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Girls Lay Wreath During Armistice Assembly

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The Girls’ Division Armistice Assembly took place on 11 November, allowing the whole school to come together for a period of Remembrance around 11 o’clock. Mrs Kyle, the Head of Girls’ Division, welcomed those gathered in the hall, as well as members of the school community who joined the assembly virtually.

This year, for the first time, Girls’ Division pupils laid a wreath at the Memorial Window in the Boys’ Division.

While the whole school sang the first hymn, ‘I Vow To Thee, My Country’, Head of Foundation Philip Britton and Head Girl Anika Maini led a party of girls, one from each year group, across to the Boys’ Division. Their route took them through Reception, where a collection of Tower of London poppies, commemorating the Old Boys who died in the First World War, are on display.

Mr Britton spoke briefly about the school’s war memorial, which records the names of those Boys’ Division pupils and staff members who died in the First and Second World Wars. He shared some words from Boys’ Division Headmaster Lipscomb, who remarked when the memorial was unveiled that he could remember the person behind each and every name that it records. Mr Britton also mentioned the importance and difficulty of researching the many Old Girls who no doubt served in some capacity during periods of war. The Girls’ Division wreath was then laid in the Memorial Window by Anika.

Meanwhile, in the Great Hall, Mrs Kyle read the names of those connected to the school who are recorded both alongside the School’s Memorial Window and at another war memorial: the Menin Gate. The Old Boys listed were Private Harold Marsden, Private Harold Briggs, Second Lieutenant Sidney Appleby, Private James Lever, Private Alexander Robinson and Private Thomas Partington, alongside former staff member Lieutenant Reginald Fausset.

She went on to speak about how Remembrance began following the First World War, when an estimated 900,000 British armed forced personnel died, as well as huge numbers of soldiers from the Commonwealth. Mrs Kyle noted that Remembrance services today commemorate all of the 26 conflicts that the UK has been involved in since 1914. Mrs Kyle also talked about how flowers have become a symbol of Remembrance: not just the traditional red poppy, but also the black poppy rose, yellow flowers, and purple poppies. She reminded everyone that the poppy symbolises: ‘a sign of our regard for the sacrifices made on our behalf, and of hope for a peaceful future.’ She then shared the poem ‘In Flanders Fields’ by John McCrae.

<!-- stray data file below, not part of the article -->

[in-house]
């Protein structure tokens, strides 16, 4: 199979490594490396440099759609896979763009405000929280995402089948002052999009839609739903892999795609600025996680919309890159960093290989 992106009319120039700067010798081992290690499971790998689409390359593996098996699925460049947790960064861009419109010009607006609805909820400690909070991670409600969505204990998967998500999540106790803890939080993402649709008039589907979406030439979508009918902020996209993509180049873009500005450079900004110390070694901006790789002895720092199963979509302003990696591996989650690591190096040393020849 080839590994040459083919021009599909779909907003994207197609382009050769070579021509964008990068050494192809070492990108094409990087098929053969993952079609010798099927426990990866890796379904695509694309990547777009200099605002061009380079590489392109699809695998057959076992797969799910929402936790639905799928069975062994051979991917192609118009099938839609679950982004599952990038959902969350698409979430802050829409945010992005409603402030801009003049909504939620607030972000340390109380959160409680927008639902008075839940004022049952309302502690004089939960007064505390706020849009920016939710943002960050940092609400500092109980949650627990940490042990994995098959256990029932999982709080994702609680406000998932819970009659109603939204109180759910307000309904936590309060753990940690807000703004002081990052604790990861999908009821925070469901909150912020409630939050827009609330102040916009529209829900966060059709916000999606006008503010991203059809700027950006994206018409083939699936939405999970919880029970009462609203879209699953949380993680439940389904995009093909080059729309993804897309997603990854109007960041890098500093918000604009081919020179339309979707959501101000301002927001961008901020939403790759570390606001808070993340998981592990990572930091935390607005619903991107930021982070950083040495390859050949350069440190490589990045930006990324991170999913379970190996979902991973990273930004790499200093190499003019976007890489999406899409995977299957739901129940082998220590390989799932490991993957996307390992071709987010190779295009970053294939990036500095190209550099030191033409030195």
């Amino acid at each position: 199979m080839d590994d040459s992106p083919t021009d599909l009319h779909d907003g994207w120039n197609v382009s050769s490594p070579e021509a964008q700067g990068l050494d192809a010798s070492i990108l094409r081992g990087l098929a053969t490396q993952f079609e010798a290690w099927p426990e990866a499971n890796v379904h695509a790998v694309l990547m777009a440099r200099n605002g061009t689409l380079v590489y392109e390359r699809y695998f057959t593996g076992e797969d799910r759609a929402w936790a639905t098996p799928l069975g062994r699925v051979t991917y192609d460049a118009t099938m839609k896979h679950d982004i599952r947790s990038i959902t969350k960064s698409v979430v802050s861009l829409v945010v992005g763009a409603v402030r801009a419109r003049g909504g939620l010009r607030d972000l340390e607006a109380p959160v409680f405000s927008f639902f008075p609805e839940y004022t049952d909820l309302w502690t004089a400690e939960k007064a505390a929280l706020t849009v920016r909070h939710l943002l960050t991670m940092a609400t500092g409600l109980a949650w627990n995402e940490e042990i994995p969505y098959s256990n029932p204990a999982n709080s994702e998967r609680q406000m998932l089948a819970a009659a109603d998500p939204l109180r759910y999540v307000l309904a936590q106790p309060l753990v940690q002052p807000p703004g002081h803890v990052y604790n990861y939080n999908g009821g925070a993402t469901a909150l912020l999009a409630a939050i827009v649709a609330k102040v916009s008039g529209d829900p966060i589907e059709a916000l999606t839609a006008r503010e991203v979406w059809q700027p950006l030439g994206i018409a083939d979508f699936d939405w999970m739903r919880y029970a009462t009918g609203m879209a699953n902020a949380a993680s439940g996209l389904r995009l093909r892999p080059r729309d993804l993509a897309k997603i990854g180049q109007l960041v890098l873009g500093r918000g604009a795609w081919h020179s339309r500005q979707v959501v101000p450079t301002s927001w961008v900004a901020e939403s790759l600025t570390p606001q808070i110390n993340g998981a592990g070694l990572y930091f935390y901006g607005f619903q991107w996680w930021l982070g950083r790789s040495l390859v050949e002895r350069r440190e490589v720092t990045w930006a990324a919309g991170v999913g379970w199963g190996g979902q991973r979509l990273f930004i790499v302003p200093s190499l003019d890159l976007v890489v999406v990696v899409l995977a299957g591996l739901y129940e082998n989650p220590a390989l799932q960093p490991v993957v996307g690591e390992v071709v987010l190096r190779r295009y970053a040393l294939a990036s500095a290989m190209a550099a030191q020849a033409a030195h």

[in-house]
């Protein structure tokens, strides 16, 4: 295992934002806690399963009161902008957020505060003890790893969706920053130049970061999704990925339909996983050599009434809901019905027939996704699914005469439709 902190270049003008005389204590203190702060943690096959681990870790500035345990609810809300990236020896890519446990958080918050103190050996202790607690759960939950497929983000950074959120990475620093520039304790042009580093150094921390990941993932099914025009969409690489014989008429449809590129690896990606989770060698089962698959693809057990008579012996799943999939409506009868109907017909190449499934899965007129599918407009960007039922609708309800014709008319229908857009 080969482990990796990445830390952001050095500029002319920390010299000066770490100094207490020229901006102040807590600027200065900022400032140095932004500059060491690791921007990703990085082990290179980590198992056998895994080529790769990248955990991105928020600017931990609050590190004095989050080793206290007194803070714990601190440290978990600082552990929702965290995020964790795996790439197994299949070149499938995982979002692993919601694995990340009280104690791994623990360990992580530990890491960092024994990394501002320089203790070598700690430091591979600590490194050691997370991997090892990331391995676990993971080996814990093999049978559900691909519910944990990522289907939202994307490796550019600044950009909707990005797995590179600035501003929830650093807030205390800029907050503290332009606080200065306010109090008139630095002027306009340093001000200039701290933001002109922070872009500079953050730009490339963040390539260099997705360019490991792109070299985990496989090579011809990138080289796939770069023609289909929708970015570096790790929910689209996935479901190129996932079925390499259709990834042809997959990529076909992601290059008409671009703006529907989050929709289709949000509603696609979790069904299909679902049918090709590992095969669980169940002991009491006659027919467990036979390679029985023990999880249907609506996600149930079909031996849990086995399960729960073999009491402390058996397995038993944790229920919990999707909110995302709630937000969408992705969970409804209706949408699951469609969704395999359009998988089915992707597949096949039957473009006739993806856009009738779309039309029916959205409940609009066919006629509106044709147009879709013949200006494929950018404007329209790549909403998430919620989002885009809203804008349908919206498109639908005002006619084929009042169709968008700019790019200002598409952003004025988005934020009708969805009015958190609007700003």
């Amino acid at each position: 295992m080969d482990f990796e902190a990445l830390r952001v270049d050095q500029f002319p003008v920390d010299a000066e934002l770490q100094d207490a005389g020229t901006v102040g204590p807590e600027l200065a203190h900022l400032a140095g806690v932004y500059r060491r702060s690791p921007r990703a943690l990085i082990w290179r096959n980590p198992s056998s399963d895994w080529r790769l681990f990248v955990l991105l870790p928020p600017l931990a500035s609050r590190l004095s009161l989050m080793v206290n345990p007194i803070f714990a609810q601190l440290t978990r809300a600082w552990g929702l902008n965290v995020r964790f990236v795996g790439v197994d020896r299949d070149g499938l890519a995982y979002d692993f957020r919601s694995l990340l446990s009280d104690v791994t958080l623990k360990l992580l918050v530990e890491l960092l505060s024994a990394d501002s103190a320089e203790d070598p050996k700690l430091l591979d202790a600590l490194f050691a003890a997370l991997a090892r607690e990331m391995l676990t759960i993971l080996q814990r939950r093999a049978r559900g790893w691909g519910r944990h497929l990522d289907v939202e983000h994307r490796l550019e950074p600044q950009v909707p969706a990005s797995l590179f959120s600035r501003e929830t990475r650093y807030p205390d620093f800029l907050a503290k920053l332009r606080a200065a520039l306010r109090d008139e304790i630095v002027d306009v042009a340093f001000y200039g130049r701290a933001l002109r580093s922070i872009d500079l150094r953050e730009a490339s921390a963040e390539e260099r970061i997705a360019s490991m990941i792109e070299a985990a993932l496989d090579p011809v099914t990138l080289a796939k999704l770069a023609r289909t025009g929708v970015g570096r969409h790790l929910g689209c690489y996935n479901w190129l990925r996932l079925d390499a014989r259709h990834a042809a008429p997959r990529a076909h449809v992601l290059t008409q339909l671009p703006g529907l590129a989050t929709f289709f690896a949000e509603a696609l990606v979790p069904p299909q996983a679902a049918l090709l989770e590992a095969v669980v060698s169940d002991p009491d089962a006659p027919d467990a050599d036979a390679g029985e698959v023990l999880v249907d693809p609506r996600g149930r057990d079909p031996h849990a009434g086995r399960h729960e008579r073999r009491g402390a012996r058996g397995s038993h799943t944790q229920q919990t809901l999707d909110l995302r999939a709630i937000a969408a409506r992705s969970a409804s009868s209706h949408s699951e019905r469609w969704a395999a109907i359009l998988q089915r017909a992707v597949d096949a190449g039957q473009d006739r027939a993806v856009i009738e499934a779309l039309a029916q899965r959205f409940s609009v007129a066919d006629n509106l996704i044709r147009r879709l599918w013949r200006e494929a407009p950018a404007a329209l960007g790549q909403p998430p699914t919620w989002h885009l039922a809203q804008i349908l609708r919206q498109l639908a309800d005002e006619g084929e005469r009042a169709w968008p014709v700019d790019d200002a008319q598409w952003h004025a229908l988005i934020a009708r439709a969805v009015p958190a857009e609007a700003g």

Mrs Kyle read the Ode of Remembrance and the Last Post was played from outside the Great Hall at eleven o’clock, followed by a two-minute silence.

After the Reveille was played, the school sang the hymn ‘Jerusalem’. Mrs Hone then continued the assembly by speaking about the Menin Gate, which stands as a memorial to 55,000 men who died in the Ypres area and have no known grave, and where wreaths are laid each night at 8pm. One of the names recorded is Lieutenant Reginald Fausset, and Mrs Hone shared a little information about this former Bolton School teacher’s life and death. She went on to recall another conflict around Ypres, the Battle of Messines, which served as an introduction to a piece of pipe music that was composed to commemorate it: ‘Burning Mill at Messines’.

Mrs Hone continued by contemplating the purpose of memorial. Are they for the dead, or for those who survived as a focal point of grief? She shared two artistic perspectives on this: the poem ‘On Passing the New Menin Gate’ by Siegfried Sassoon and the painting ‘Menin Gate at Midnight’ by Will Longstaff. She also showed the assembly a clip from speech given by the King of Belgium at the Centenary of Passchendaele, about the affect of the Menin Gate on both Belgian and British people.

The Pipe Major then processed out of the Great Hall playing the lament ‘Flowers of the Forest’ to bring the assembly to a close.

The Armistice Assembly can be viewed in full below or on YouTube.

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